Hauraki Plains Health Centre – On the path
The owners of Hauraki Plains Health Centre were considering walking away from their practice rather than face burn out when the Health Care Home offered them a vision of a sustainable way forward.
Dr Antony Smit, who owns the practice with his wife Bronwyn, said: “We face all the same issues any other practices face as well as the overwhelming health needs of an ageing population.
“Our current responses to coping with it were beginning to compromise the sustainability of the practice and we could see a future where we were just going to give up and go away.
“Learning about the Health Care Home has presented us with a positive plan to make a better practice for patients and make a better working environment for ourselves. I can see myself being an old GP in this practice and not giving up and going elsewhere.
“It offers a bit more space in my life to think, and by thinking I mean both clinically and about the practice, it’s structure and its future. At the moment I’m in that terrible cycle where all I can do is see patients, I can’t think about changing and improving, all I can do is see patients.
“Doing that year in year out and seeing that I’m working slightly harder each year without any financial reward. Effectively I have a slightly decreasing income as I try different methods to fix the problem which doesn’t make a difference.”
Bronwyn said: “I came with our nurses to a conference about the Health Care Home and we instantly thought that it was what we needed to help deal with the stress of our practice.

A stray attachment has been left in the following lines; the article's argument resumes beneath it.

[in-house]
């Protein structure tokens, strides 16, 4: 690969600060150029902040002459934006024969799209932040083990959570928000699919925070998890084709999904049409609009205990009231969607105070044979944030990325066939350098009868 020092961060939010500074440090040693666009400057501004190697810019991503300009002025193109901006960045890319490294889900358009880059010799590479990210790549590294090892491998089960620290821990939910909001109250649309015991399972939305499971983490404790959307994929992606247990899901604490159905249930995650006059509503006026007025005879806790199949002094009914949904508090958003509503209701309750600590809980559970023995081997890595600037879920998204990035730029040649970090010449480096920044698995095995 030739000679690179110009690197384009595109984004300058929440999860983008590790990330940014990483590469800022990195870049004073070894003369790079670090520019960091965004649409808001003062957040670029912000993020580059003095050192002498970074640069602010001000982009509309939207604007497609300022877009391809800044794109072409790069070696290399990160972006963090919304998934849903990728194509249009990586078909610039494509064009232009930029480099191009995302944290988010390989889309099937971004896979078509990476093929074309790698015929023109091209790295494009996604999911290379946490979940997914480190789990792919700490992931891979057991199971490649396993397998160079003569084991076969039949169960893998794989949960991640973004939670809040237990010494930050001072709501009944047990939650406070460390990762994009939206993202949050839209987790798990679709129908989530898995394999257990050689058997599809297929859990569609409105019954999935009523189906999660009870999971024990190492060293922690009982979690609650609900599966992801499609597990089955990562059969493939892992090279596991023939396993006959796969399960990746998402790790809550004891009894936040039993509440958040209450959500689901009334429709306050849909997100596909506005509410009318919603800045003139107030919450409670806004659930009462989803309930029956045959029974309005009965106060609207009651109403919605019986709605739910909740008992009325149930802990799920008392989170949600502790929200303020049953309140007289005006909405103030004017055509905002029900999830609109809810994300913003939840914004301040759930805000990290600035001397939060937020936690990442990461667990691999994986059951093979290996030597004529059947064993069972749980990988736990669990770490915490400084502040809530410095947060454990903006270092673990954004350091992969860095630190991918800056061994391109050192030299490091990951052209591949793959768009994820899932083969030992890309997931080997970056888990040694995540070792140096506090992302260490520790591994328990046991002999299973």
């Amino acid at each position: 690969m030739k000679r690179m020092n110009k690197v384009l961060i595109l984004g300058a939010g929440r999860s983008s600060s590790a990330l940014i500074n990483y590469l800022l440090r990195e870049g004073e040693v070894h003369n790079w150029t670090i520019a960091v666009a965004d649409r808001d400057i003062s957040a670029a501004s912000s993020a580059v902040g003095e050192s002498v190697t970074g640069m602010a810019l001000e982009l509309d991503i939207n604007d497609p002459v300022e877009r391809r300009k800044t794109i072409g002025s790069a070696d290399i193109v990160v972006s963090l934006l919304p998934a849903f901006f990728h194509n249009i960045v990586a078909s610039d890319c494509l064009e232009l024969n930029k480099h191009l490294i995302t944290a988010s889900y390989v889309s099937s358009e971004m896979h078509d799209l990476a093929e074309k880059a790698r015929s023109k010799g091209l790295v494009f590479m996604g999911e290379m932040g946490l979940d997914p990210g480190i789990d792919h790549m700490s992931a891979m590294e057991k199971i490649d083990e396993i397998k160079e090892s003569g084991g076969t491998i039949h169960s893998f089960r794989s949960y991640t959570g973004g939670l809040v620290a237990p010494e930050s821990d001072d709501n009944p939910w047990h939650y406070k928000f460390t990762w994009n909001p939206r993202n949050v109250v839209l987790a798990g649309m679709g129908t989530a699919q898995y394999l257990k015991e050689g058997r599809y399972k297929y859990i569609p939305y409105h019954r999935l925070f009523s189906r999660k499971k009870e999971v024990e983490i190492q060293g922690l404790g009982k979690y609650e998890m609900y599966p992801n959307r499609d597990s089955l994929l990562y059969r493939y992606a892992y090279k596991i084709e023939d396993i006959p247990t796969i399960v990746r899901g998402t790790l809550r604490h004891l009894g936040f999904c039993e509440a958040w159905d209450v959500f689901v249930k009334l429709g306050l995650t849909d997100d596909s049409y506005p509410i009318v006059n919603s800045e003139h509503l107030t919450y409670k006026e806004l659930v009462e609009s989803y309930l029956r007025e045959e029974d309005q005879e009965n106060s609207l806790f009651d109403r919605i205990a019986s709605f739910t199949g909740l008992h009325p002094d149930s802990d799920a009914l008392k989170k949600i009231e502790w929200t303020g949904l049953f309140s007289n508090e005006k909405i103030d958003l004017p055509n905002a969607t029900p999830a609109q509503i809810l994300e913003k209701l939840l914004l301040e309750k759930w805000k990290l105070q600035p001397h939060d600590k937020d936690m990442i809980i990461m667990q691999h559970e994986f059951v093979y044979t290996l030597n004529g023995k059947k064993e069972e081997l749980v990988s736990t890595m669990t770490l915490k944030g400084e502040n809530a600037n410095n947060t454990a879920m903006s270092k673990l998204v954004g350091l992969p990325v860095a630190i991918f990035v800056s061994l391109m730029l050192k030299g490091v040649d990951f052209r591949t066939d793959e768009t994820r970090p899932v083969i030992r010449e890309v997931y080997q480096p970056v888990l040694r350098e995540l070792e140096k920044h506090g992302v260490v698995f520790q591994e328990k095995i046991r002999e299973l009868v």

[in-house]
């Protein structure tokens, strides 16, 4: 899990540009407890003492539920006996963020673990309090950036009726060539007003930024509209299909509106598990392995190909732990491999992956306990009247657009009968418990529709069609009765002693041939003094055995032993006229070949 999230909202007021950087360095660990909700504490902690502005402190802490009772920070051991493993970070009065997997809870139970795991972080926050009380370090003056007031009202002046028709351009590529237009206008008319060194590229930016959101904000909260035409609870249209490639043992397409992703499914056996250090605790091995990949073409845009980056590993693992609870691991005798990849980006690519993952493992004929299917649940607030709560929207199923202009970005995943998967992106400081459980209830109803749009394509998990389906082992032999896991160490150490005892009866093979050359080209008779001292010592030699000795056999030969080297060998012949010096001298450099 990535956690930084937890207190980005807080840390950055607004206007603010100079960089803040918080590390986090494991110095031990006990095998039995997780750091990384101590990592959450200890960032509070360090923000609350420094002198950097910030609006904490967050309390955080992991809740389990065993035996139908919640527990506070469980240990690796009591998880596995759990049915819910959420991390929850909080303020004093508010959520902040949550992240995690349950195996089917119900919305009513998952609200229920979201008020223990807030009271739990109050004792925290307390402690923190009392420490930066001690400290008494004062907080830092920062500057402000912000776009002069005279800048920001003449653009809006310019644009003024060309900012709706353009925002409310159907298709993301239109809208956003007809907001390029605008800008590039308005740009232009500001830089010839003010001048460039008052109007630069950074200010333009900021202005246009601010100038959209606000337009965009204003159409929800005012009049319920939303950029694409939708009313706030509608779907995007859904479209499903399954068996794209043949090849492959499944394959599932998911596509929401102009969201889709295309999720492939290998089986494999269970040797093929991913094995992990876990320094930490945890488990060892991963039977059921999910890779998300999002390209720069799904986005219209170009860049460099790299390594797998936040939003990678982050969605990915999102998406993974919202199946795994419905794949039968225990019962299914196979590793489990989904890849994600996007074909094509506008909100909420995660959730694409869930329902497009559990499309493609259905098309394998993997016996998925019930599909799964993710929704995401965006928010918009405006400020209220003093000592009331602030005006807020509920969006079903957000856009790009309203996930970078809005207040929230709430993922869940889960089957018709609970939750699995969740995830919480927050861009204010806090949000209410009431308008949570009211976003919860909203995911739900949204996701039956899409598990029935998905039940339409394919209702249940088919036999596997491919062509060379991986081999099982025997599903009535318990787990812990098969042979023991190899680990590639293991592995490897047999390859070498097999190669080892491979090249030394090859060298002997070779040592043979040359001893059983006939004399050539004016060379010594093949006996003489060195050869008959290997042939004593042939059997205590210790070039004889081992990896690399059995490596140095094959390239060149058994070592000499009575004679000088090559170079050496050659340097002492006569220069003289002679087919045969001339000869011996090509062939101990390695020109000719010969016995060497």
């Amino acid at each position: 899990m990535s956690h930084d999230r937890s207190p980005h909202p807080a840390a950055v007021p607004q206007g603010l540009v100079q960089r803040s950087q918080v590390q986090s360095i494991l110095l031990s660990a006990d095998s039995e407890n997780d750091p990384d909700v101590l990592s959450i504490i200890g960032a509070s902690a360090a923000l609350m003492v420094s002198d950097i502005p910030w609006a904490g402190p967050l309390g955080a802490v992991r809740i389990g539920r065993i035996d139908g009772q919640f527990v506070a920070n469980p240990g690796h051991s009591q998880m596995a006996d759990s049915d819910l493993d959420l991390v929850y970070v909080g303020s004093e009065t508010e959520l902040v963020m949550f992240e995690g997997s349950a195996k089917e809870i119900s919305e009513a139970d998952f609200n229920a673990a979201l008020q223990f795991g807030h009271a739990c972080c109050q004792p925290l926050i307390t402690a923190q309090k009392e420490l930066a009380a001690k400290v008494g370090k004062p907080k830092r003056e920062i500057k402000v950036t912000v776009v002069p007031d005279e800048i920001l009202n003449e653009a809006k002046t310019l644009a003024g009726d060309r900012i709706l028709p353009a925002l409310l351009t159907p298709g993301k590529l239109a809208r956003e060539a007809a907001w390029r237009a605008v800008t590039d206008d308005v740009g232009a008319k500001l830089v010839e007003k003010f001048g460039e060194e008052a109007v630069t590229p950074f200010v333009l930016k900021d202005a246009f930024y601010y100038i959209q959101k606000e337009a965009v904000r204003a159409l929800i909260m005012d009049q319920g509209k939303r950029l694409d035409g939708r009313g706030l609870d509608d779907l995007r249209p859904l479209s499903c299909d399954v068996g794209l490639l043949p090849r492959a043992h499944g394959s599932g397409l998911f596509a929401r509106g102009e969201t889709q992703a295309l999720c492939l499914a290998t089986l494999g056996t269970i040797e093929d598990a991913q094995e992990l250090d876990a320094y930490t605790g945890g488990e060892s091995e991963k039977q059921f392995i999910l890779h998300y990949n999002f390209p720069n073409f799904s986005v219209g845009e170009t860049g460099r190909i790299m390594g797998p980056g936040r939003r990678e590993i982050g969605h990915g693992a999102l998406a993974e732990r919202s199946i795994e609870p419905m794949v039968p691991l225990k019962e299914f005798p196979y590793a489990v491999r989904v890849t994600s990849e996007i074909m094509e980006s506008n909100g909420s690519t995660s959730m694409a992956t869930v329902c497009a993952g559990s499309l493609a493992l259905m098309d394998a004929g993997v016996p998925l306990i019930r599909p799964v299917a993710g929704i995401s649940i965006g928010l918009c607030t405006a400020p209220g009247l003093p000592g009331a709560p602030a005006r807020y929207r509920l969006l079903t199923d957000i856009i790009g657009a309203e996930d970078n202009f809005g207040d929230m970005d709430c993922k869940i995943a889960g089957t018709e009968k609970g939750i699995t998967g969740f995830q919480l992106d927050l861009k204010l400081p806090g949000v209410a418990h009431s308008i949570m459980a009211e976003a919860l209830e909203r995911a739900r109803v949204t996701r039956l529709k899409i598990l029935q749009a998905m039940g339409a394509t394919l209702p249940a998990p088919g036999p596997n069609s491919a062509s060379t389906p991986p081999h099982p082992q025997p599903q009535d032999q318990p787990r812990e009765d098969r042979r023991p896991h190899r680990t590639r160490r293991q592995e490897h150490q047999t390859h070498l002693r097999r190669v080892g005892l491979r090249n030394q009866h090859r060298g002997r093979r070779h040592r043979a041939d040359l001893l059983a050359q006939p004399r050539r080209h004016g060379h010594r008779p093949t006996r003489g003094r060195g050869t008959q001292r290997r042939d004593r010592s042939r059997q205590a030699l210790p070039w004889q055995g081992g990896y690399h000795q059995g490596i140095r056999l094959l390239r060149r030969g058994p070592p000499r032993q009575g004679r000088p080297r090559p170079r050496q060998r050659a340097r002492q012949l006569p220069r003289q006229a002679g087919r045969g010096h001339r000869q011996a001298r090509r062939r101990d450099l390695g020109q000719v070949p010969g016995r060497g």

“Prior to this, we’ve been a very inefficient practice. Patients are just used to coming in off the street asking for a prescription and leaving and coming in off the street seeing a nurse and not being charged for it.
“A lot of these models seems to be only applicable to the big, complex clinics, but then we could see the health care home model working in small practices, just like ours.”
Ant added: “We’ve begun that process of cleaning out and ‘leaning’ the practice already. Through the process we can already see the maddening inefficiencies in our operation, saying ‘where’s this where’s that’ as I wander around, tearing my hair out trying to find an otoscope.
“It seems so obvious, but we don’t do it. This is giving us a structure that makes us do it, stick with it and maintain it over time.
“Our use of technology is just beginning to crank up but already it’s nice to be able to look at a result, see what needs to be done and fire a secure email off to the patients straight away.
“It doesn’t involve that cumbersome process of messaging the nurses, nurses phoning multiple times, not being able to get hold of the patient. All that complexity is removed. I can just message them directly and if it comes too complex I can control that process and say, hey, just come and see me. I can see that is going to be fantastic.”